The longer your carpets remain dirty, the sooner they’ll wear out… and the longer you and your family will be breathing in any dirt, dust mites, allergens, mold spores, chemicals, and pet oil and dander hidden in your carpet! What are some steps you can take to make your carpet clean and healthy?
List Your Objectives
If you just want the surface dirt removed, you can rent a cleaner from your local Shop Rite! But if you want all the bacteria, fungus, dust mists, and chemicals removed, you’ll want to hire a professional carpet cleaning company that uses a safe, non-toxic, organic, “green” cleaning system.
You can learn a lot from a carpet cleaning company by asking these questions:
1. What method of cleaning do you use?
2. Are your cleaning solutions pH balanced, green, organic, and biodegradable?
3. Does the owner do the cleaning, or is it the cleaning at least supervised by the owner of the company?
4. What type of equipment do you use to clean the carpet?
5. What type of practical and technical training do you and your cleaning technicians have?
6. How often should I get my carpets cleaned?
7. What will be removed out of the carpet when they are cleaned?
Ask for an Onsite Written Quote
Once you have picked out which company you feel you are comfortable with, have them come out to your home or business to give you a written quote. This will ensure there won’t be any miscommunication with the job scope or the price.
Many Carpet Cleaning Systems that utilize dry cleaning solutions usually rely on specialized machines. The advantage is that they all tend to be low moisture systems relying on dry compounds and/or chemical solvents to clean without over-wetting the carpet. The amount of carpet cleaners that use these methods have increased over the years due to the amount of dissatisfaction with traditional wet methods.
Dry Cleaning systems generally tend to be quicker to use in cleaning the carpet and less labor intensive than hot water (steam cleaning) systems. This allows the areas to be used very quickly after the cleaning, sometimes within 1-2 hours.
A drawback with dry cleaning, however, is that heavily soiled areas may need to be pre-spotted or pre-treated with pre-conditioners or traffic lane cleaners. These cleaning products tend to be surfactants that break down the heavily soiled areas, emulsify the dirt, and separate it from the fibers in a very short time.
There are different kinds of extraction methods associated with dry cleaning. Some methods suck or vacuum out the cleaning agents, some use synthetic extraction bonnet pads to absorb the dirt out of the carpet, and some use the “encapsulation” method. Many other cleaning methods use a combination or hybrid of extraction methods.
Encapsulation is a newer type of hybrid dry cleaning system that, once the carpets are cleaned, vacuumed, and completely dried, they need to be vacuumed again very thoroughly to get the rest of the dirt that is encapsulated on the tips of the yarn out of the carpet. Mechanical agitation is a key component to correctly and thoroughly cleaning the carpets with most dry cleaning systems.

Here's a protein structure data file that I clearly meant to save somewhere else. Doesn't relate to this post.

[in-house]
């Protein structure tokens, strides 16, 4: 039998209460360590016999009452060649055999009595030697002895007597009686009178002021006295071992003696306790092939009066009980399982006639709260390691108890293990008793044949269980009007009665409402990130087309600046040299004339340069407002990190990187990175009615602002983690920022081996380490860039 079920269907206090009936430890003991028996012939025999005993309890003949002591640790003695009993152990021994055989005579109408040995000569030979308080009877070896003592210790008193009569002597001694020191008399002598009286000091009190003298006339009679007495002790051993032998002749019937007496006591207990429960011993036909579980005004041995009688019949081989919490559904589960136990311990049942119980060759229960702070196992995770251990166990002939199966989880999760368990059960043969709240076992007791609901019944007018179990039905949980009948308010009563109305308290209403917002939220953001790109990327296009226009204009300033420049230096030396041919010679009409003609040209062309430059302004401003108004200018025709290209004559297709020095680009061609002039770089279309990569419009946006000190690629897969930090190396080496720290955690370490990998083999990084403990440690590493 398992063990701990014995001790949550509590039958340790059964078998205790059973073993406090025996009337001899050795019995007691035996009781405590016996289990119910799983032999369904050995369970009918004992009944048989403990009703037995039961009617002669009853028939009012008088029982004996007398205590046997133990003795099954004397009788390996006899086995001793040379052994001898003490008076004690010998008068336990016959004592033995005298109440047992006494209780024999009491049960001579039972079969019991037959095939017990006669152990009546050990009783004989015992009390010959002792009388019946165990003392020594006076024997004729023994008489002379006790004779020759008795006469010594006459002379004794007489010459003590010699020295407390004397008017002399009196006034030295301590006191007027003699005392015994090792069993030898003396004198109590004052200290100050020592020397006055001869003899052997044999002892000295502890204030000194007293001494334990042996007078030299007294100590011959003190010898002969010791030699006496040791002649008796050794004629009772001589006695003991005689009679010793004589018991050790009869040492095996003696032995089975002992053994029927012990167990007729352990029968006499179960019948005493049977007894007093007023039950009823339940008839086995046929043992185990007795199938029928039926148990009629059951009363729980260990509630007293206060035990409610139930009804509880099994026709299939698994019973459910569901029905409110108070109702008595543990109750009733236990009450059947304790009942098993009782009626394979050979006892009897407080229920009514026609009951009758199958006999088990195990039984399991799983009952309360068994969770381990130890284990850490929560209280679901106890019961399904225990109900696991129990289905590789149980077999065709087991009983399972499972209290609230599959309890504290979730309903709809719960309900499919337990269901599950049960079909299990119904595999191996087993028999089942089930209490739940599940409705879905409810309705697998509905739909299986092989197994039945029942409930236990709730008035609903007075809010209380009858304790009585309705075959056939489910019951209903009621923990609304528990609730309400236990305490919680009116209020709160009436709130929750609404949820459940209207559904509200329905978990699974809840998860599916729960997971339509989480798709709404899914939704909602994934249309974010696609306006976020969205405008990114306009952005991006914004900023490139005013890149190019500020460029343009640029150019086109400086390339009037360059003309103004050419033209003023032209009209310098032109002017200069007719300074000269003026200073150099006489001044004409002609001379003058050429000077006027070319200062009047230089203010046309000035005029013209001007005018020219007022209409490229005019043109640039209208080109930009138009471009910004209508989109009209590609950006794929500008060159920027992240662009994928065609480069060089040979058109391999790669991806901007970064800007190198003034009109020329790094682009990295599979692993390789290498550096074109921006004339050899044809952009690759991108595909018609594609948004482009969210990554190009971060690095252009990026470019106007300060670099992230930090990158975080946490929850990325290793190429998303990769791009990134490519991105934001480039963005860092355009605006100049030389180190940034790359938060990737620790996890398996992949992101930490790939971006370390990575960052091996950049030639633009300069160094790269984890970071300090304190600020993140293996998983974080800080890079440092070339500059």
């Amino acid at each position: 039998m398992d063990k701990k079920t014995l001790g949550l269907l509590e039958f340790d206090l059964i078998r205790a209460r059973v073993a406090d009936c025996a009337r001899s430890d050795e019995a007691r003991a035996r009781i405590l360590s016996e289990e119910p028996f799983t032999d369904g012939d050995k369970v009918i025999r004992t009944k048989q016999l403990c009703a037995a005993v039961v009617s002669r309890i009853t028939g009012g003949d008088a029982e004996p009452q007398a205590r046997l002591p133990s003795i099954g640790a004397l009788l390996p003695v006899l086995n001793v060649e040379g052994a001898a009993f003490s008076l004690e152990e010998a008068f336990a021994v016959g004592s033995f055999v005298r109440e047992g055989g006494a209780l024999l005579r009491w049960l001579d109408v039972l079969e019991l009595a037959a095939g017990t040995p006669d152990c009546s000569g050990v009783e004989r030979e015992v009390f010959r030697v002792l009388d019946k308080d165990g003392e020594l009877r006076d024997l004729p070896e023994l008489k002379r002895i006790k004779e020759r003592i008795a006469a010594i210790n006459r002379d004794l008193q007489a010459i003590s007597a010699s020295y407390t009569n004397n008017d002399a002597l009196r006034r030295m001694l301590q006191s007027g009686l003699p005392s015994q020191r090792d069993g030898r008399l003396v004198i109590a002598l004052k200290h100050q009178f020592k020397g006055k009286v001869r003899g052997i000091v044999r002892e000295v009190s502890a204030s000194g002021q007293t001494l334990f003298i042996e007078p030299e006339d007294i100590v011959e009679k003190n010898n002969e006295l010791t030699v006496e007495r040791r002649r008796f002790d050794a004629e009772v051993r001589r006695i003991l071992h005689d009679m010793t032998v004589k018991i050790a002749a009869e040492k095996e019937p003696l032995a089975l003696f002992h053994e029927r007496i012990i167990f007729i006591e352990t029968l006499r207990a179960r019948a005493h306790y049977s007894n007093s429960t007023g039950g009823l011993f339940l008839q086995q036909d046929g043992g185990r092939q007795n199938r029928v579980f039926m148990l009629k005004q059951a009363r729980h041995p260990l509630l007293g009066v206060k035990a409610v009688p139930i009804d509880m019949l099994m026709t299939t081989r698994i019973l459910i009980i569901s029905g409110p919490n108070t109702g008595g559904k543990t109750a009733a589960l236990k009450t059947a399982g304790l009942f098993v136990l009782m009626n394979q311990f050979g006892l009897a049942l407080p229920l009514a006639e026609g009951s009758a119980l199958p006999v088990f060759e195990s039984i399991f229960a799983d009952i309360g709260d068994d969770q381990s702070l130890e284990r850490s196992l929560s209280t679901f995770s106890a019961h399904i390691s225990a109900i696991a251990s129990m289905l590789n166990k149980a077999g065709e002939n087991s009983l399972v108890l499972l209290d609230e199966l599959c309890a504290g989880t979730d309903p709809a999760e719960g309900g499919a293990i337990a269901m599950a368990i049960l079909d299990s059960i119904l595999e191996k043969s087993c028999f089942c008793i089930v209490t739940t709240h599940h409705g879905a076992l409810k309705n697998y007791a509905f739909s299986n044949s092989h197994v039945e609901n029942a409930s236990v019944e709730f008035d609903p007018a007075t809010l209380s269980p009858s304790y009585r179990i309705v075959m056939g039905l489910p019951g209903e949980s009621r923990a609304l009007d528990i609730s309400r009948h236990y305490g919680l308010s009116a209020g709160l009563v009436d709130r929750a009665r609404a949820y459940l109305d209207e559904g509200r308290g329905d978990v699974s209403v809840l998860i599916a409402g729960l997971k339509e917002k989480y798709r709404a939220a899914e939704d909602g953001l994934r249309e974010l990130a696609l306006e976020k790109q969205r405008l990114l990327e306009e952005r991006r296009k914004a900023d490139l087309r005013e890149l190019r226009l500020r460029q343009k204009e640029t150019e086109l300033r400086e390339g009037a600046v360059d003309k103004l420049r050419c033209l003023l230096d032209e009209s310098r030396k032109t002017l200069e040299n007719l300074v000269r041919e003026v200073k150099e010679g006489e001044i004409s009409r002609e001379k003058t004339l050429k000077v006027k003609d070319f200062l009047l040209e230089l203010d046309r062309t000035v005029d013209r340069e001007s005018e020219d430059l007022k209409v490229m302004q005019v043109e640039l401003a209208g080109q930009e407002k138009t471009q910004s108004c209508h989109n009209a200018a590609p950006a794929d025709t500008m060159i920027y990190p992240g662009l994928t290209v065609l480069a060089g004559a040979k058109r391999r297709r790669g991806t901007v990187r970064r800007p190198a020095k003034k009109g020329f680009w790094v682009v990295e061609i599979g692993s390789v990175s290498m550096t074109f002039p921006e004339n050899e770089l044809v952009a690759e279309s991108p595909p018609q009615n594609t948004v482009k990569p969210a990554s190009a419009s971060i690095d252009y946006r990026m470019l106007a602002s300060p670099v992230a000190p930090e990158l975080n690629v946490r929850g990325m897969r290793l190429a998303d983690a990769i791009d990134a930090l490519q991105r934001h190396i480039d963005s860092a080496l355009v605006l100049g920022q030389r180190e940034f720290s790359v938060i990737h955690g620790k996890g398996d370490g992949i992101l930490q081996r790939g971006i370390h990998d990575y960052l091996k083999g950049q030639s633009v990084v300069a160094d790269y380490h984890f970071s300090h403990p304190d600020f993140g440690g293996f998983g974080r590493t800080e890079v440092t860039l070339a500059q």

One main drawback with most dry cleaning systems is that, like the shampooing method we mentioned in our last blog, most chemicals and solvents used with these methods are not biodegradable and are virtually impossible to get completely out of the carpet. They tend to leave residue behind that attracts dirt quickly, resulting in the carpet tending to re-soil rapidly and needing to be cleaned more frequently.
One of the oldest and most common methods of carpet cleaning is shampooing. Usually brushes work the shampoo into the carpet, and after a few minutes the excess moisture and dirt are absorbed or suctioned away. After the carpet has dried it may need to be vacuumed again. Drying may take several hours to 1-2 days.
Although there are different variations of the type of extraction method involved, they all use the same type of cleaning agents in the shampoo called surfactants. Surfactants work well because they attract dirt and are inexpensive to mass produce.
Carpet shampooing, however, has many disadvantages compared to other types of carpet cleaning. It is very easy to over wet the carpet and padding and it takes longer to dry. When the carpet stays wet for too long, it can create mold and also damage the flooring underneath. Also, it is very difficult to remove the shampoo out of the carpet completely. This means that the carpet may attract dirt and stains faster (which will adhere to the leftover shampoo), requiring the carpets to be cleaned more frequently.
Carpet cleaning companies using the shampooing method usually have a very high re-clean rate (over 20-30%) and often have a higher dissatisfaction rate with clients because the shampoo left in the carpet attracts more dirt quickly after the fabric is cleaned. Many companies that use the shampoo method are low end companies competing on price and volume, and are not concerned with utilizing newer technologies such as green and organic cleaning methods primarily because these better methods are more expensive.